Thursday, January 19, 2012

Falling Short of the Grace of God

Hebrews 12:15 reads, "looking carefully (diligently, KJV) lest anyone fall short of the grace of God."  The Greek word for "looking diligently" is an interesting one:  episkopountes, from the word episkopos.  Skopos (English word "scope") means "to look"; the "epi" in front of it intesifies it--"looking diligently."  The only other place a form of this word is found is in I Peter 5:2 where elders are to have the "oversight" of the flock--in other words, to watch them carefully.  In Hebrews 12:15, the grammatical form of the verb is a present active participle, the present active indicating something we are always to be doing.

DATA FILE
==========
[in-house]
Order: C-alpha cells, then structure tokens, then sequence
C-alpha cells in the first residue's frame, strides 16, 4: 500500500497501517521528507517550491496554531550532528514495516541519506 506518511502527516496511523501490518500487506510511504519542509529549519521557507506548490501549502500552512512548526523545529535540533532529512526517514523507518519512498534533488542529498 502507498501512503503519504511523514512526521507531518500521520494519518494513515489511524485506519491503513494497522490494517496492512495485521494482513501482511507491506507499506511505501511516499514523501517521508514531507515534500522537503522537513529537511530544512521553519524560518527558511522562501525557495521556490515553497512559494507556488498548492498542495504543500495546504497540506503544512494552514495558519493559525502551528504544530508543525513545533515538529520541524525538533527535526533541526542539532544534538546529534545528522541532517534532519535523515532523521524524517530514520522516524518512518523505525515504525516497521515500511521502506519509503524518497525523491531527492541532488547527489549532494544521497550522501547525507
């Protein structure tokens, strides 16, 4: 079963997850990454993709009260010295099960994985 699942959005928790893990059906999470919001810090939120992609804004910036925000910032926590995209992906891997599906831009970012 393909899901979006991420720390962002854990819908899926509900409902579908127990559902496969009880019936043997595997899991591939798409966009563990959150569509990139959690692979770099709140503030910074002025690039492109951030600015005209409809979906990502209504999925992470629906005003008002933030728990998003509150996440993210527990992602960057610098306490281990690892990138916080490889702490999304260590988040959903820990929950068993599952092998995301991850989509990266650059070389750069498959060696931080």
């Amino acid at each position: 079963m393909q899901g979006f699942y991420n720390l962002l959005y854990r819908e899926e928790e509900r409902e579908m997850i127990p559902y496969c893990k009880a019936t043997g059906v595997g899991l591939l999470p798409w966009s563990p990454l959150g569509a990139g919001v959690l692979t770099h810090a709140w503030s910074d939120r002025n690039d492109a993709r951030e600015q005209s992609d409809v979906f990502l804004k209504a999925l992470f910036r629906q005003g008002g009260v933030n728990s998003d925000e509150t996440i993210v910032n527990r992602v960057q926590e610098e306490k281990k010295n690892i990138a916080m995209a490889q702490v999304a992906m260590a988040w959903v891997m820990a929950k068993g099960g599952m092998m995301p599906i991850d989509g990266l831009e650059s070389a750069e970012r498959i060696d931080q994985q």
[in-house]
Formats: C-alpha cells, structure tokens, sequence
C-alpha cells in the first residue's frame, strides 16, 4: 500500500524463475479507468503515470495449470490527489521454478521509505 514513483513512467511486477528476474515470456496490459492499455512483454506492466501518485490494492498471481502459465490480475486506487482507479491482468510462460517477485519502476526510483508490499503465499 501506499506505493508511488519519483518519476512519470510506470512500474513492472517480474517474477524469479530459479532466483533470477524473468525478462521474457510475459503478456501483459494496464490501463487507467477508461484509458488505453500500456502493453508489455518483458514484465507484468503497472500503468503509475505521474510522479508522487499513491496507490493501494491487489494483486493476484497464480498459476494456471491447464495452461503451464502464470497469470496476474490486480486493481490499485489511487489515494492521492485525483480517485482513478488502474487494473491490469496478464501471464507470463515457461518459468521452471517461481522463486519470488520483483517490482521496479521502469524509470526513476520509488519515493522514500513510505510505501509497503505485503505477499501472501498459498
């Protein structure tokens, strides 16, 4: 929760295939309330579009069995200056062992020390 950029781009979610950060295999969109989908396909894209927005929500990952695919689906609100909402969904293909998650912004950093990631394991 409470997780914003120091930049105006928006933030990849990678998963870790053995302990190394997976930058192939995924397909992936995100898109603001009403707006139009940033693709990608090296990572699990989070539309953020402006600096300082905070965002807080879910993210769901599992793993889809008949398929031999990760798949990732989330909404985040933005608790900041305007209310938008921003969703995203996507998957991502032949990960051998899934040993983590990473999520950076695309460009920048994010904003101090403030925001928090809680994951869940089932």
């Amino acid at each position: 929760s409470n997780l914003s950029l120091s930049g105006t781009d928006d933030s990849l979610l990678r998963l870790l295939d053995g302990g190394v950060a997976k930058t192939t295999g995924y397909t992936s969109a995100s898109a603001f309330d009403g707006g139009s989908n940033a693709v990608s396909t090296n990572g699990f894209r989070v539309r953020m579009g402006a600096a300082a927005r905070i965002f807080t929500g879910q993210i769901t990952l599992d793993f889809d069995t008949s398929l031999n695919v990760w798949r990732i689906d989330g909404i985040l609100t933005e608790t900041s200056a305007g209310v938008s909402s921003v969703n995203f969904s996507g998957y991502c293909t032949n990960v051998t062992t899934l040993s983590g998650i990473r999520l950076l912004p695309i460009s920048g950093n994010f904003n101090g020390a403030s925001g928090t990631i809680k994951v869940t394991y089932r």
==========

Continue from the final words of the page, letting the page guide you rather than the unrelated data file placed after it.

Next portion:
In other words, we are ever to be carefully, diligently watching out lest we fall short of God's grace.

And, as we noted in the previous post on I Peter 1:13, there is obviously something man must do--"look diligently."  Plus, the very idea of "falling short of God's grace" implies action on man's part, because how could we fall short of His grace if there was nothing we could do to obtain it?

One final note:  since the author of the book writes it to Christians, warning them about the possibility of falling short of God's grace, this would elminate any "once saved, always saved" concept from Christian teaching.  Why warn them about something if it could never happen?

The Bible never tells us that getting to heaven is easy, and it is simply because of God's love that He warns us of that fact!

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